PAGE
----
Getting smashed, inebriated, plastered, or ossified (as we Irish sometimes say) does tend to go hand-in-hand with how St. Patrick's Day is celebrated, but there are plenty of other ways to mark the one day of the year when everything and everyone goes green.
1. Take a selfie in front of landmark that's turned green.
Major landmarks around the world such as the London Eye, the Sacré-Cœur, the Leaning Tower of Pisa and the Christ the Redeemer statue have been going green since the campaign started seven years ago. This year a bunch of new ones are joining, including 7 World Trade Center at Ground Zero in New York, Fenway Park in Boston, the Big Wheel in Tuileries Gardens in Paris, City Hall in Tel Aviv, Israel, and the light rail system in Addis Ababa, Ethiopia. The full global "greening" list can be found here.
2. Discover some new Irish music.
Irish music is much more than U2 and Enya. Last year we devoted an entire list to just this topic. Breakout acts to watch in 2016 include the haunting Saint Sister, the raucous Bitch Falcon, the synth-laden Le Galaxie, the energetic Pleasure Beach and the versatile Hare Squead. For further listening, fall down the musical rabbit hole that is Breakingtunes.ie — a platform that promotes new Irish music — or turn to the people who know the space best like Nialler9, On The Record and Across the Line.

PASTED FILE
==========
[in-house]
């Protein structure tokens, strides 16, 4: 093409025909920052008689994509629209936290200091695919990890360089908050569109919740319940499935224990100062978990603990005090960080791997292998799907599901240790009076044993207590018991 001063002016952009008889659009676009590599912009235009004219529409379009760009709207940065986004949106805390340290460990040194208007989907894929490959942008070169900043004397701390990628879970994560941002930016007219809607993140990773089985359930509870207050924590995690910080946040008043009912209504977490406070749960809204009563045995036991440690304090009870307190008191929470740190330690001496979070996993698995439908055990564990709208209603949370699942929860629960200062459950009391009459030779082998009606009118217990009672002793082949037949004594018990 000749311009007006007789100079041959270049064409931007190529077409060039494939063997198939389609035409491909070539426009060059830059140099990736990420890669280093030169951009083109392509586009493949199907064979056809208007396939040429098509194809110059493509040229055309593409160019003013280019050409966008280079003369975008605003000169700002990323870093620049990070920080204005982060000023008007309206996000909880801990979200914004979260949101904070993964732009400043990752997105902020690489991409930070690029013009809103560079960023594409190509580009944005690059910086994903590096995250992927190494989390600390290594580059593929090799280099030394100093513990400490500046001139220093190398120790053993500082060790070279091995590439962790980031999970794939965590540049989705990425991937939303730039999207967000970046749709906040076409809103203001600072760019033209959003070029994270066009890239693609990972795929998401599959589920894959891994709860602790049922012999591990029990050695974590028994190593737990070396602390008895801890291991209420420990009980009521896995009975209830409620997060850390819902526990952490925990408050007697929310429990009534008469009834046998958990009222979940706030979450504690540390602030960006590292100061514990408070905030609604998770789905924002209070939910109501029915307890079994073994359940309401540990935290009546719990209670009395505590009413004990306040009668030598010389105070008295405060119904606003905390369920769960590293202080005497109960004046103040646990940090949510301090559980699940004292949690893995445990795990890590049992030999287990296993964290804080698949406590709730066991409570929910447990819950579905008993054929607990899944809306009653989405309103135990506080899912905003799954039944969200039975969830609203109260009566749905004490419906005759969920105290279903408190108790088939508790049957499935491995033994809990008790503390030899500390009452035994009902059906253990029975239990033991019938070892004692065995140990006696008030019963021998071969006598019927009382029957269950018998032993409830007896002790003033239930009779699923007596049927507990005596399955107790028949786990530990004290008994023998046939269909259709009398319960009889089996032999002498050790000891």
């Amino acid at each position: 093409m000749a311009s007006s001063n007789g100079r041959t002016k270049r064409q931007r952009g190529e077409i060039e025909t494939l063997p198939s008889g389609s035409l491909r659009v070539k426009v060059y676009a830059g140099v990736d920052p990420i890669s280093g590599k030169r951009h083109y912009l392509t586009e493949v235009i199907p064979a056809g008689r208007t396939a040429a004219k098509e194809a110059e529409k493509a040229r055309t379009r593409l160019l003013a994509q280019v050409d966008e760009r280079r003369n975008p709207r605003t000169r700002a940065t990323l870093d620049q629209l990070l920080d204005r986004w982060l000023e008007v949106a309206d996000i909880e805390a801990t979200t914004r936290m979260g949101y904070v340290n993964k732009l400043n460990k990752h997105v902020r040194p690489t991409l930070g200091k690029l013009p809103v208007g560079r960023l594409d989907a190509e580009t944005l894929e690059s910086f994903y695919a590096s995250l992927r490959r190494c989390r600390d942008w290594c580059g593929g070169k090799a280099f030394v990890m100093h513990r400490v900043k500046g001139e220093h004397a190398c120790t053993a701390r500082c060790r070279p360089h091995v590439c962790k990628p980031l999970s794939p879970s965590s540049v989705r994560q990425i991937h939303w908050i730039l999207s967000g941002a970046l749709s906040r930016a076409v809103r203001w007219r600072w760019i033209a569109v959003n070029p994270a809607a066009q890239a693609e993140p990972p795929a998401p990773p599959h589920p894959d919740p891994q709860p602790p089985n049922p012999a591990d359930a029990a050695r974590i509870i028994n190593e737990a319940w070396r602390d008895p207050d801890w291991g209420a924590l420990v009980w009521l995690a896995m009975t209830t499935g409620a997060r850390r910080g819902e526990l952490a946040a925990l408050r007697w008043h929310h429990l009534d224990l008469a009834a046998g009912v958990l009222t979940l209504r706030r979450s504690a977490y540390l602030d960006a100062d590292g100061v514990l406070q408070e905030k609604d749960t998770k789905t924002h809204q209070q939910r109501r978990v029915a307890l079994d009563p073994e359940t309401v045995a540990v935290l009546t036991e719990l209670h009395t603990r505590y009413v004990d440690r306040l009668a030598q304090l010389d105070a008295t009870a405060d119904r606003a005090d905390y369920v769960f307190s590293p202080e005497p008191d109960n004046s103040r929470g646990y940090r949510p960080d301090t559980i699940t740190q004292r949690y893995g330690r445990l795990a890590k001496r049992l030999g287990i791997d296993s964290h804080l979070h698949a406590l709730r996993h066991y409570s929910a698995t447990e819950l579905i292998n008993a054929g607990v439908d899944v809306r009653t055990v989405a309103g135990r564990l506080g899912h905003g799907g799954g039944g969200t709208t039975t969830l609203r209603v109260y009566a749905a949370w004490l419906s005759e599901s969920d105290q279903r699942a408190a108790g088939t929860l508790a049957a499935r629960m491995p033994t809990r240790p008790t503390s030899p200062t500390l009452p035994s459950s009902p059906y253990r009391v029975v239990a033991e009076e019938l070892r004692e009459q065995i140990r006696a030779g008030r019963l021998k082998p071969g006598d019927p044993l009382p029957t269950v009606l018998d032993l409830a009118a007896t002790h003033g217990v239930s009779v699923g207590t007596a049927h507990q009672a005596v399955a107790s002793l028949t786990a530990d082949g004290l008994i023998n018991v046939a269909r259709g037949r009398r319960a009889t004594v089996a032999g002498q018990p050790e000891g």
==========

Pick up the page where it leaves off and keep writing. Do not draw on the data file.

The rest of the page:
3. Put Irish butter into your morning coffee.
OK, so not every cow eats grass under the ruins of a castle, but because of the rainy climate, cows in Ireland are mostly grass fed... meaning you end up with the most delicious butter. Kerrygold is the gold standard and it's now available all over the world. Put it in your morning coffee to make it bulletproof.
4. Learn to drink tea like an Irish person.
Pick a side in the debate that divides the nation. Two brands of tea rule Ireland: Barry's and Lyons and everyone has a preference. Try them both and pick a side. And don't forget, the milk always goes in after the tea. If you manage that, move on to crisps — they're an equally contentious topic.
5. Read new Irish voices.
Irish writing has experienced a renewed burst of interest in recent years. Louise O’Neill’s powerful Asking For It should be on your list, while Sara Baume’s engaging (and Costa First Novel Award shortlisted) debut Spill Simmer Falter Wither is another worth adding. There are a bunch of classics too of course, Joyce, Beckett and Swift, but perhaps the recent movie success of Room might persuade you to read Irish-Born author Emma Donoghue’s much-claimed novel.